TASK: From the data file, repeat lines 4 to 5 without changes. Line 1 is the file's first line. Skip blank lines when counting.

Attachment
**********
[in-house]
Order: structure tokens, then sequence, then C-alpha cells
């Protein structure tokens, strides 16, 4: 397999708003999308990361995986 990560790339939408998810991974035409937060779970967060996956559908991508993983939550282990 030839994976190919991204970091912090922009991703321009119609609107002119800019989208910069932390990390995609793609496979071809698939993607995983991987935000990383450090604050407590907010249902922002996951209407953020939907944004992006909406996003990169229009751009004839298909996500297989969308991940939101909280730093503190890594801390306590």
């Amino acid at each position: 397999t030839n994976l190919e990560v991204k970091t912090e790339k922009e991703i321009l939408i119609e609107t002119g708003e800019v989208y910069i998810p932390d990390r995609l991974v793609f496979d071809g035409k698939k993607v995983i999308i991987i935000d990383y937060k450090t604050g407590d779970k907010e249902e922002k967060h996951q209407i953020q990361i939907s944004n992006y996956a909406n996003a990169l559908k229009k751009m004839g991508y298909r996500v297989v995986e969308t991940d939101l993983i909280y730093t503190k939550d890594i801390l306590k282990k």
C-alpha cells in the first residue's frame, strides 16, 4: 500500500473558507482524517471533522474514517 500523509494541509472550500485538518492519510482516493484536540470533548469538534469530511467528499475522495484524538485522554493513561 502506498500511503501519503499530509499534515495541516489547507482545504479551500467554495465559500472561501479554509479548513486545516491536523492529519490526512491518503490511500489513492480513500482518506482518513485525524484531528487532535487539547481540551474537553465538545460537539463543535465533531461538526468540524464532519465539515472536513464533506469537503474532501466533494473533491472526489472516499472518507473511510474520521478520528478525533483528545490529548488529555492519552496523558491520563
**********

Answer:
């Amino acid at each position: 397999t030839n994976l190919e990560v991204k970091t912090e790339k922009e991703i321009l939408i119609e609107t002119g708003e800019v989208y910069i998810p932390d990390r995609l991974v793609f496979d071809g035409k698939k993607v995983i999308i991987i935000d990383y937060k450090t604050g407590d779970k907010e249902e922002k967060h996951q209407i953020q990361i939907s944004n992006y996956a909406n996003a990169l559908k229009k751009m004839g991508y298909r996500v297989v995986e969308t991940d939101l993983i909280y730093t503190k939550d890594i801390l306590k282990k």
C-alpha cells in the first residue's frame, strides 16, 4: 500500500473558507482524517471533522474514517 500523509494541509472550500485538518492519510482516493484536540470533548469538534469530511467528499475522495484524538485522554493513561 502506498500511503501519503499530509499534515495541516489547507482545504479551500467554495465559500472561501479554509479548513486545516491536523492529519490526512491518503490511500489513492480513500482518506482518513485525524484531528487532535487539547481540551474537553465538545460537539463543535465533531461538526468540524464532519465539515472536513464533506469537503474532501466533494473533491472526489472516499472518507473511510474520521478520528478525533483528545490529548488529555492519552496523558491520563